Bear spray accident at Amazon warehouse shines light on safety record

Internet giant Amazon was urged by a worker advocacy group weeks ago to give workplace safety urgent attention.

The National Council for Occupational Safety and Health said seven workers nationwide have died in accidents at Amazon warehouses since 2013, tamping down praise the company received for raising its minimum wage to $15 an hour .

At least two dozen workers at Amazon's Robbinsville, New Jersey, plant were hospitalized Wednesday, officials said, after a can of bear repellent fell off a shelf, putting a fresh spotlight on the internet company's safety record.

Amazon recently turned down a bid by Newark for its second headquarters in favor of Queens and Northern Virginia, but the company still has a huge stake in New Jersey, with 16,000 employees at nine fulfillment centers in the state.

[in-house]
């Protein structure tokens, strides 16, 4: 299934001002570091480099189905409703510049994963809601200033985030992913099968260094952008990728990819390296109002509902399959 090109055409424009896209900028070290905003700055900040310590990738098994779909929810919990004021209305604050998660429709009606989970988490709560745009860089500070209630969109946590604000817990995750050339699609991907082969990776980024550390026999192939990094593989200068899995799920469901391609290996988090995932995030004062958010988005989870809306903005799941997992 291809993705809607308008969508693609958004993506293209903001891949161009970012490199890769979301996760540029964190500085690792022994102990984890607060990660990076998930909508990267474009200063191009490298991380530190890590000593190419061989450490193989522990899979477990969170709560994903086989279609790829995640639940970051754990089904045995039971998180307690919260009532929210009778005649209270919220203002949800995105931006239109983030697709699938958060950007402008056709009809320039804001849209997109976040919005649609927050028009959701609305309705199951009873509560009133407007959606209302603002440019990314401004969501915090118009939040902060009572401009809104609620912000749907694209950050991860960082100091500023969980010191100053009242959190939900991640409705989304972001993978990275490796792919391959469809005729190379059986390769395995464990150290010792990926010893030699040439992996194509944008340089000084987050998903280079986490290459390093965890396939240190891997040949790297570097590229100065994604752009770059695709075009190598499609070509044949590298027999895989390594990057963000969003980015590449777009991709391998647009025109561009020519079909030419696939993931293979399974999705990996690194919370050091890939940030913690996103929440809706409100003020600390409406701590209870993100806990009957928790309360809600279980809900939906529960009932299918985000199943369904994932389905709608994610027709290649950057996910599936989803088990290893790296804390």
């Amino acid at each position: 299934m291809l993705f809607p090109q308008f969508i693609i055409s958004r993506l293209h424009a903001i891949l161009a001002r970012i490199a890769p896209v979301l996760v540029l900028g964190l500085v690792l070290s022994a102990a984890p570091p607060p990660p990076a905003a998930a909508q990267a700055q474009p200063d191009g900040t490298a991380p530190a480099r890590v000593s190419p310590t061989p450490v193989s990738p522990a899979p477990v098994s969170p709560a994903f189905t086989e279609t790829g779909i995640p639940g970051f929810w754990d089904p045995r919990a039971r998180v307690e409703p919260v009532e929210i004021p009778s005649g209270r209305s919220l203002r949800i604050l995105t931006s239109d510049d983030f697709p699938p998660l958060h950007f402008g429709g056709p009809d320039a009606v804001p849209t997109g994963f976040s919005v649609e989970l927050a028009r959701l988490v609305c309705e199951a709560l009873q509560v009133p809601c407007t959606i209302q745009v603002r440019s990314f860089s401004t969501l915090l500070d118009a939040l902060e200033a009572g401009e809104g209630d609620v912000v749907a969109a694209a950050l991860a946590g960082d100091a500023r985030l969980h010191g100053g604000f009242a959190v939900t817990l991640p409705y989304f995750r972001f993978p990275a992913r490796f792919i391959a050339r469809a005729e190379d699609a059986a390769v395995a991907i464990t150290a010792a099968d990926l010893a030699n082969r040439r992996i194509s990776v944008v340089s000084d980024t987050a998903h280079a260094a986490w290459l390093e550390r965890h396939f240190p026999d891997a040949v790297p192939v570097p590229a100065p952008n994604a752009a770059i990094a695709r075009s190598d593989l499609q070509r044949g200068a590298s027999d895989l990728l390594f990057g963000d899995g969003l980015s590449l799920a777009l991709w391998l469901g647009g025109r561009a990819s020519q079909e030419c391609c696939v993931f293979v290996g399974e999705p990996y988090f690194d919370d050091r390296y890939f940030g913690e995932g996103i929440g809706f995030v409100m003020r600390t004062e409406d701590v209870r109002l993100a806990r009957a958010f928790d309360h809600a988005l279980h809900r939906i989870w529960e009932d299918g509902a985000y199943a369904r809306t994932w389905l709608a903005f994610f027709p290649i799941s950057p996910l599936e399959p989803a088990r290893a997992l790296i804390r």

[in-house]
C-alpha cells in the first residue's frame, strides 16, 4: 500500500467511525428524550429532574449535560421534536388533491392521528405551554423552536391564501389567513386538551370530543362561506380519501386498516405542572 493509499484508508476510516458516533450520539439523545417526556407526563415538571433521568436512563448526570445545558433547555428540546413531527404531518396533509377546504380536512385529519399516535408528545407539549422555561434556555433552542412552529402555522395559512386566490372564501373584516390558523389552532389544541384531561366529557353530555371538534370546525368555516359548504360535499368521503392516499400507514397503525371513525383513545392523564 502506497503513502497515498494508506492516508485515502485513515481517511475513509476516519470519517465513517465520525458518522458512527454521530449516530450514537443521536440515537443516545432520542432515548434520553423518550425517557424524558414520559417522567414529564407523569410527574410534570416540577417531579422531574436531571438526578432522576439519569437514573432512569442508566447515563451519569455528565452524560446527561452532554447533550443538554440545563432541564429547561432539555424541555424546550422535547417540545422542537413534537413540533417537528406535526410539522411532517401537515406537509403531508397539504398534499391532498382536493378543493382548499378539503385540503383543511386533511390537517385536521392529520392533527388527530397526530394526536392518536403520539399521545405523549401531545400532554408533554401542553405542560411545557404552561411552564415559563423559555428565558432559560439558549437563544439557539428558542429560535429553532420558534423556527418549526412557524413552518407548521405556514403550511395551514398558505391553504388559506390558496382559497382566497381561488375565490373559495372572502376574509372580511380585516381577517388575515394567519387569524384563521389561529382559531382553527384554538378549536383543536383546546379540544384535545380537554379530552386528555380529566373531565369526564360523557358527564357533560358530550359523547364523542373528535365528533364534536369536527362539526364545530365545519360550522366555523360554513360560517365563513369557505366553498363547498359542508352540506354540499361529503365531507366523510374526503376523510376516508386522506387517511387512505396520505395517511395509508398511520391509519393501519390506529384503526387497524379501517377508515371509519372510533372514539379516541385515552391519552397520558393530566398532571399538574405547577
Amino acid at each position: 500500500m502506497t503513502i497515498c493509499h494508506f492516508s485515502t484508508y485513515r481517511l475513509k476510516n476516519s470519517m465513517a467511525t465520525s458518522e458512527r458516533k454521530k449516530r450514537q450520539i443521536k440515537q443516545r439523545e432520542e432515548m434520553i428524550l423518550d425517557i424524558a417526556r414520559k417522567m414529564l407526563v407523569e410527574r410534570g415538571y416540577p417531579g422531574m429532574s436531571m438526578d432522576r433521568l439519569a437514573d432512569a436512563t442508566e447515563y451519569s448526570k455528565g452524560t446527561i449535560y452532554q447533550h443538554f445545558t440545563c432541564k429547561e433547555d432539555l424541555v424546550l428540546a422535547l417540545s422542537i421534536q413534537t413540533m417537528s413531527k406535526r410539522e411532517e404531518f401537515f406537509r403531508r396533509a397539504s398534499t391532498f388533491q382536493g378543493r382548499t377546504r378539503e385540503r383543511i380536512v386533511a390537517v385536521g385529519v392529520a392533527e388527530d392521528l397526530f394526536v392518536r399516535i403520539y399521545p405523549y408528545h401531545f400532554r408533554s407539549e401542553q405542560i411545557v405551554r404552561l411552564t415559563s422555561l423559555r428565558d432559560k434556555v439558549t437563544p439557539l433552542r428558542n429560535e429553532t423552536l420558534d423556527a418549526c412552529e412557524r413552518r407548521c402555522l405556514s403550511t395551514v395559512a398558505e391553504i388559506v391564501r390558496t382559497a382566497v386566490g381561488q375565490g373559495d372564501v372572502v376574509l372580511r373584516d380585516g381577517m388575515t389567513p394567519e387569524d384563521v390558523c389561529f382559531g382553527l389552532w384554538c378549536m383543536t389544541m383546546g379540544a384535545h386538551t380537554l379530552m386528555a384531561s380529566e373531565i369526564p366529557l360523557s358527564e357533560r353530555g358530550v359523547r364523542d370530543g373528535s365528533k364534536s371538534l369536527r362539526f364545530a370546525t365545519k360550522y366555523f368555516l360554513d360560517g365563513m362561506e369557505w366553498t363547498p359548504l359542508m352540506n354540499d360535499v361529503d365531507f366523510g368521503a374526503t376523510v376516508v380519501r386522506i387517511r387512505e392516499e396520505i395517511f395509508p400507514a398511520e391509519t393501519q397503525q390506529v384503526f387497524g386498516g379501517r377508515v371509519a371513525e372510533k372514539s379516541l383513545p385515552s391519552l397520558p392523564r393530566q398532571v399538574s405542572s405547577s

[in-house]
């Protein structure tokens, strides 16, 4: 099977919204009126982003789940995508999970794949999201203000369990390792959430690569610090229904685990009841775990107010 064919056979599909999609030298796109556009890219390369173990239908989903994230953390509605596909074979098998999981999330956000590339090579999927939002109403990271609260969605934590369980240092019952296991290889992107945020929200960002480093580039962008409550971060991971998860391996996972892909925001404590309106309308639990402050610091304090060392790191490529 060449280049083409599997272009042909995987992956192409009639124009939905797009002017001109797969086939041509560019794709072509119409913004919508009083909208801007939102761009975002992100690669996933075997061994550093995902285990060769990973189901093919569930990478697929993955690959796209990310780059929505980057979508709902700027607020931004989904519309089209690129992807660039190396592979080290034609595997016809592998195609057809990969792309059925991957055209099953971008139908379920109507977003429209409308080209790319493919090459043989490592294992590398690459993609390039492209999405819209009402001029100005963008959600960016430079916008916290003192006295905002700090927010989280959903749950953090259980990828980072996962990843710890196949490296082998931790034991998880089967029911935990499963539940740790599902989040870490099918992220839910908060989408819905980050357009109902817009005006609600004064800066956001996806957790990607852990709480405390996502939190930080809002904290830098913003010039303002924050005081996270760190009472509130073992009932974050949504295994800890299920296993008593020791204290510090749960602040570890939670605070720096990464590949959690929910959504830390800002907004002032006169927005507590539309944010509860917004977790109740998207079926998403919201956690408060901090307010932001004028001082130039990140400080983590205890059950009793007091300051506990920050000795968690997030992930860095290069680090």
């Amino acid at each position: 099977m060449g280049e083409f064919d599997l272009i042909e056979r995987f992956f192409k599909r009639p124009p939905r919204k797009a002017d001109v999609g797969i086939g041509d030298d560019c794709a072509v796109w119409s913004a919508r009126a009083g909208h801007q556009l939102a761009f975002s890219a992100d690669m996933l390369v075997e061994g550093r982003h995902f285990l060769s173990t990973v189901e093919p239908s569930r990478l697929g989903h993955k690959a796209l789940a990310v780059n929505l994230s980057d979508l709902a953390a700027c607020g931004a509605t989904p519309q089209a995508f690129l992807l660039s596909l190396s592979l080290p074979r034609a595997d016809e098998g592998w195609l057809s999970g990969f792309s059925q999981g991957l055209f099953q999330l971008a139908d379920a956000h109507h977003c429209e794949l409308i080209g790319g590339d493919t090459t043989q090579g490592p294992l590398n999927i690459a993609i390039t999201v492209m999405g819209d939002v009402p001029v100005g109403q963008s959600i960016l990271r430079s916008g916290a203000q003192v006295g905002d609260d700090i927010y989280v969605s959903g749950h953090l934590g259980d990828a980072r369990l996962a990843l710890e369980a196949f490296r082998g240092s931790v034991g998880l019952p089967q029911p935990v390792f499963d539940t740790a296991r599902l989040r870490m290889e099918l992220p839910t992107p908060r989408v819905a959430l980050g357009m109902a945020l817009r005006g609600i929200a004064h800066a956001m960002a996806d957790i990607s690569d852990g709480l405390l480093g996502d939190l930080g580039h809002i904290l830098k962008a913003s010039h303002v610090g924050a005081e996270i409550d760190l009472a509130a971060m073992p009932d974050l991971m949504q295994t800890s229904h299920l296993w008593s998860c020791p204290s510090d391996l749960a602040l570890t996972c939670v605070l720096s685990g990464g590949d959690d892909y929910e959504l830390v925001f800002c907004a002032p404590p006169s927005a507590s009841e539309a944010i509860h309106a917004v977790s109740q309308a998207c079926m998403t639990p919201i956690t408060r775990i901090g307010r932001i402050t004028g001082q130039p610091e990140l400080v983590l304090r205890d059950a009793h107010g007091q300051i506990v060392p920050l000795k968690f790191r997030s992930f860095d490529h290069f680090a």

Among the incidents: Roland Smith, 57, a temporary employee, was dragged and crushed to death by a conveyor belt in a December 2013 accident at Amazon's warehouse in Avenel, New Jersey.

"The pressure to move products will be intense inside the company's warehouses," Peter Dooley, safety and health project consultant for the group, said of the holiday shopping season.

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